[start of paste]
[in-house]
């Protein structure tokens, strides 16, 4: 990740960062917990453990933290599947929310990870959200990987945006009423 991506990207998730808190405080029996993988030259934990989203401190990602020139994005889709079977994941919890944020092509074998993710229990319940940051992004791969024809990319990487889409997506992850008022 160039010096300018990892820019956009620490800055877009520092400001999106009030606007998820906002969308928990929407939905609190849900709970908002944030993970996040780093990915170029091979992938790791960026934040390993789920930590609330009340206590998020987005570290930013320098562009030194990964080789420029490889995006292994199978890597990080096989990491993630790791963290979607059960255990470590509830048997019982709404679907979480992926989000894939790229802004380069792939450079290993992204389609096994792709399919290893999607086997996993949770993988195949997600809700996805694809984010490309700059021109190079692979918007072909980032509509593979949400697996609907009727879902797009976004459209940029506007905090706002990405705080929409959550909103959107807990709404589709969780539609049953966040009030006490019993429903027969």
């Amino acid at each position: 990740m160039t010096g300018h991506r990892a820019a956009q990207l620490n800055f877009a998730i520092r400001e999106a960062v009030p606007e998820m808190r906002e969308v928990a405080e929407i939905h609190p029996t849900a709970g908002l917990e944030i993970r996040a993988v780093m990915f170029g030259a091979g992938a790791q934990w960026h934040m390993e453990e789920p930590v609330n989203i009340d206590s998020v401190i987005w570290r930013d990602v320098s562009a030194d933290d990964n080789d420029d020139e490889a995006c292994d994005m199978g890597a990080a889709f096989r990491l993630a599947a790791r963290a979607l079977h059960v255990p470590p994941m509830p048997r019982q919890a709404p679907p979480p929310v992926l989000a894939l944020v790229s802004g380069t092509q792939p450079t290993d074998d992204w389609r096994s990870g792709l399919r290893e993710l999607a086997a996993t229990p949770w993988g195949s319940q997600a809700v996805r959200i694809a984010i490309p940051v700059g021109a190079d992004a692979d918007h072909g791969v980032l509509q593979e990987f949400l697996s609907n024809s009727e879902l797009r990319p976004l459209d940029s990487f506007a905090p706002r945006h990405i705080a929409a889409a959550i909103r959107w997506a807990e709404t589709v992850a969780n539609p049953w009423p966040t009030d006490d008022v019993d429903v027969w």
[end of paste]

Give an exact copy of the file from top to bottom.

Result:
[in-house]
């Protein structure tokens, strides 16, 4: 990740960062917990453990933290599947929310990870959200990987945006009423 991506990207998730808190405080029996993988030259934990989203401190990602020139994005889709079977994941919890944020092509074998993710229990319940940051992004791969024809990319990487889409997506992850008022 160039010096300018990892820019956009620490800055877009520092400001999106009030606007998820906002969308928990929407939905609190849900709970908002944030993970996040780093990915170029091979992938790791960026934040390993789920930590609330009340206590998020987005570290930013320098562009030194990964080789420029490889995006292994199978890597990080096989990491993630790791963290979607059960255990470590509830048997019982709404679907979480992926989000894939790229802004380069792939450079290993992204389609096994792709399919290893999607086997996993949770993988195949997600809700996805694809984010490309700059021109190079692979918007072909980032509509593979949400697996609907009727879902797009976004459209940029506007905090706002990405705080929409959550909103959107807990709404589709969780539609049953966040009030006490019993429903027969």
């Amino acid at each position: 990740m160039t010096g300018h991506r990892a820019a956009q990207l620490n800055f877009a998730i520092r400001e999106a960062v009030p606007e998820m808190r906002e969308v928990a405080e929407i939905h609190p029996t849900a709970g908002l917990e944030i993970r996040a993988v780093m990915f170029g030259a091979g992938a790791q934990w960026h934040m390993e453990e789920p930590v609330n989203i009340d206590s998020v401190i987005w570290r930013d990602v320098s562009a030194d933290d990964n080789d420029d020139e490889a995006c292994d994005m199978g890597a990080a889709f096989r990491l993630a599947a790791r963290a979607l079977h059960v255990p470590p994941m509830p048997r019982q919890a709404p679907p979480p929310v992926l989000a894939l944020v790229s802004g380069t092509q792939p450079t290993d074998d992204w389609r096994s990870g792709l399919r290893e993710l999607a086997a996993t229990p949770w993988g195949s319940q997600a809700v996805r959200i694809a984010i490309p940051v700059g021109a190079d992004a692979d918007h072909g791969v980032l509509q593979e990987f949400l697996s609907n024809s009727e879902l797009r990319p976004l459209d940029s990487f506007a905090p706002r945006h990405i705080a929409a889409a959550i909103r959107w997506a807990e709404t589709v992850a969780n539609p049953w009423p966040t009030d006490d008022v019993d429903v027969w």